30-Year-Old Pitcher – Free Agent
2017 Fantasy Baseball Outlook
There was no outlook written for Edgmer Escalona in 2017. Check out the latest news below for more on his current fantasy value.
Edgmer Escalona Contract Information:
Signed with the Orioles in November 2013.
Escalona has signed a minor league deal with the Yankees, CSN Mid-Atlantic's Rich Dubroff reports.
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Edgmer Escalona Split Stats (View Full Split Stats)
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Edgmer Escalona: Past News Updates ( ▲ View most recent update )
RotoWire's Preseason Outlooks
There was no outlook written for Edgmer Escalona.
The Rockiesí patience with Escalona finally expired in 2013, as his issues with the long ball (12.7% HR/FB) made him entirely too unreliable, particularly against lefties. It was actually an improvement from last seasonís 17.2 percent HR/FB mark, but was accompanied by a swift decline in his strikeout rate. Despite his failings during the regular season, Escalona restored some value while working as a starter in the Venezuelan Winter League, showcasing a changeup that proved to be a more effective weapon against lefty batters. Intrigued by his upside, the Orioles signed Escalona in November and could give him the opportunity to compete for a back-end rotation gig, though it seems more likely that he'll head back to the bullpen for low-leverage work.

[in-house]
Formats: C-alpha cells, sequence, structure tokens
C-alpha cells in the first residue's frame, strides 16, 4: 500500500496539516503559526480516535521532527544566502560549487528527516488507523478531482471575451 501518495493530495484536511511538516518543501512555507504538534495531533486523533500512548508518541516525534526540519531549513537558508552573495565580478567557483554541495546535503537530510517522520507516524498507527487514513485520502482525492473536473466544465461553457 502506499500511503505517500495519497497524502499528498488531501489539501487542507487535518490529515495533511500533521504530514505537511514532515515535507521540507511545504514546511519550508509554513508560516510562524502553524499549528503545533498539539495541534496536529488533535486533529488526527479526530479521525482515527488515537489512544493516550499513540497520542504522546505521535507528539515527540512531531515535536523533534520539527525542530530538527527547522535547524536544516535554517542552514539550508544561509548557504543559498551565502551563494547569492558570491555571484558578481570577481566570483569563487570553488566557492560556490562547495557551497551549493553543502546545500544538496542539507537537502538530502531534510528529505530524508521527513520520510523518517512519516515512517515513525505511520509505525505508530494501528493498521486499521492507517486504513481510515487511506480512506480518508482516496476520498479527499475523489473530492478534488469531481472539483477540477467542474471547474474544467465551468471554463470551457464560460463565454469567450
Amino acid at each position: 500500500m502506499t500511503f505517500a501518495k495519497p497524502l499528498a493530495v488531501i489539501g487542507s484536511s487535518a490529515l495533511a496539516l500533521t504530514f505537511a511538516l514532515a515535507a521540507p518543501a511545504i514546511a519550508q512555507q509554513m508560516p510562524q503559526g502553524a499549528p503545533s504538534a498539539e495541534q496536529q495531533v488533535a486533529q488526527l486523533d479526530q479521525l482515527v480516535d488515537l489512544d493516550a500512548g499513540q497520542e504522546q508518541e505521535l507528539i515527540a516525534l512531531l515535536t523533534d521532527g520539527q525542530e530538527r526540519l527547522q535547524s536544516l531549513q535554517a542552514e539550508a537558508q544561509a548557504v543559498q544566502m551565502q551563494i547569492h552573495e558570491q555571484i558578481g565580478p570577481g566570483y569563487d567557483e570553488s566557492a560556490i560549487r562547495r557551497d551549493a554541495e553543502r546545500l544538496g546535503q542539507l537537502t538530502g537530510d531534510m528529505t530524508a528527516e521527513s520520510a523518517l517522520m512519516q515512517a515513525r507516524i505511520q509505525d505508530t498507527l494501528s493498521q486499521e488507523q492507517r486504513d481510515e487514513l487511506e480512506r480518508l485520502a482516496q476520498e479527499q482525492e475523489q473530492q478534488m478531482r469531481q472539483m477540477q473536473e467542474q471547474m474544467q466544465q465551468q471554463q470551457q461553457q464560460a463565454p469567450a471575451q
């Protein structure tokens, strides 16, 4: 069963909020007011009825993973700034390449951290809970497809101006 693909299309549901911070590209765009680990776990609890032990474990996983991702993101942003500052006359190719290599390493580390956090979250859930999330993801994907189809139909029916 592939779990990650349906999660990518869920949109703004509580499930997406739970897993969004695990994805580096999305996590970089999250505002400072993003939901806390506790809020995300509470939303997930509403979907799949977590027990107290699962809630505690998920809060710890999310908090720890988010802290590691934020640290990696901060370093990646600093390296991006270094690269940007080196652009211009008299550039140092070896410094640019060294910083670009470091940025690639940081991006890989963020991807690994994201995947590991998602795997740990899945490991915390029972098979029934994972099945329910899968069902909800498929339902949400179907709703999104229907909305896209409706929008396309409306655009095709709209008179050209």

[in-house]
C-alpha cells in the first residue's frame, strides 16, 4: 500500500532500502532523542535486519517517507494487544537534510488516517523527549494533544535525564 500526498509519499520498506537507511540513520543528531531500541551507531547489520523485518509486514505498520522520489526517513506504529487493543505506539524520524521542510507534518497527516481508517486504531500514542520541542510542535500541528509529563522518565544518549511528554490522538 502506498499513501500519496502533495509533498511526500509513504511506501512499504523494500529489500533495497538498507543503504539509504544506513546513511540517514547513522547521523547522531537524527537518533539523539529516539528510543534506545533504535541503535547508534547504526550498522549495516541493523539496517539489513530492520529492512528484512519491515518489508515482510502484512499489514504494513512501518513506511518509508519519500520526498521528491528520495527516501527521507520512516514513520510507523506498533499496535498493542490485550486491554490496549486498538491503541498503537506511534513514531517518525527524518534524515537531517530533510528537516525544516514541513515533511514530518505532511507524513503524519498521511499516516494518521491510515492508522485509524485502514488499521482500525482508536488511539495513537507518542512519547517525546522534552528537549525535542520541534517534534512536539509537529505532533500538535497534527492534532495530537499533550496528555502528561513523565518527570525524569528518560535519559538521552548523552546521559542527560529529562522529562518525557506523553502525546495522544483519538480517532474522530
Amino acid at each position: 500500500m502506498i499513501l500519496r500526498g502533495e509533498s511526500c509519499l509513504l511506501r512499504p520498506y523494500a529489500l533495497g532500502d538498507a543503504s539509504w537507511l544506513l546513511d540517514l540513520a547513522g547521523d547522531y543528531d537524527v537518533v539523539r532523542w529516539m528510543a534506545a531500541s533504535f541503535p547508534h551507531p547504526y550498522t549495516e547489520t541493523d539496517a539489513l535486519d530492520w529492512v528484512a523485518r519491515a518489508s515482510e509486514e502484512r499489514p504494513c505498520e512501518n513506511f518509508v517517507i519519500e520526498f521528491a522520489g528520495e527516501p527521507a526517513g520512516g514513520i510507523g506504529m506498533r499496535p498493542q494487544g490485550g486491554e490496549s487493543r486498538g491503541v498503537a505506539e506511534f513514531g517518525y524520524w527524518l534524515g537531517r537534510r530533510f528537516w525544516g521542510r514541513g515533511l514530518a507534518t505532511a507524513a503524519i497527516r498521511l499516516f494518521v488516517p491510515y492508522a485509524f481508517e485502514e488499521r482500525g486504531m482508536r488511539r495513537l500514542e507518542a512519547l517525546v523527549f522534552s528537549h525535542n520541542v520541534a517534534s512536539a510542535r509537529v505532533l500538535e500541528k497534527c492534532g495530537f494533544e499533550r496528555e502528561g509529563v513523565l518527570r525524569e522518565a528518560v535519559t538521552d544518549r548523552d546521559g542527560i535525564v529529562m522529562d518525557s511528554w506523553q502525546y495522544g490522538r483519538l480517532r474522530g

Escalona split his season between Triple-A and the majors, ultimately failing to build upon his promising 2011 debut with the Rockies. The main culprit in those unfulfilled expectations was a fall in Escalona's strand rate from 96 to 62 percent, resulting in an ugly 6.04 ERA with the Rockies. Still, there were some positives to glean from Escalona's second season. Most notably, Escalona's fastball speed rose almost two full miles per hour, undoubtedly aiding an improvement in his K/9 rate from 4.9 to 8.5. If Escalona can maintain his typically good control while seeing a decrease in a 17.2 percent HR/FB rate, he could stick in the Rockies' bullpen for the entirety of the season, though likely not in a role of much consequence.
Escalona parlayed a 96 percent strand rate into a tidy 1.75 ERA in his big league debut despite a pedestrian 4.91 K/9IP out of the Colorado bullpen. That good fortune is even more difficult to believe when you consider that he's an extreme flyball pitcher. Nevertheless, Escalona was a strikeout-per-inning reliever at most of his minor league stops including Triple-A Colorado Springs in 2010 and 2011. While we expect the strikeout rate to improve in Year 2, the ERA should spike accordingly and Escalona may be trapped in a fringe middle-relief role bouncing between Colorado Springs and Denver this season.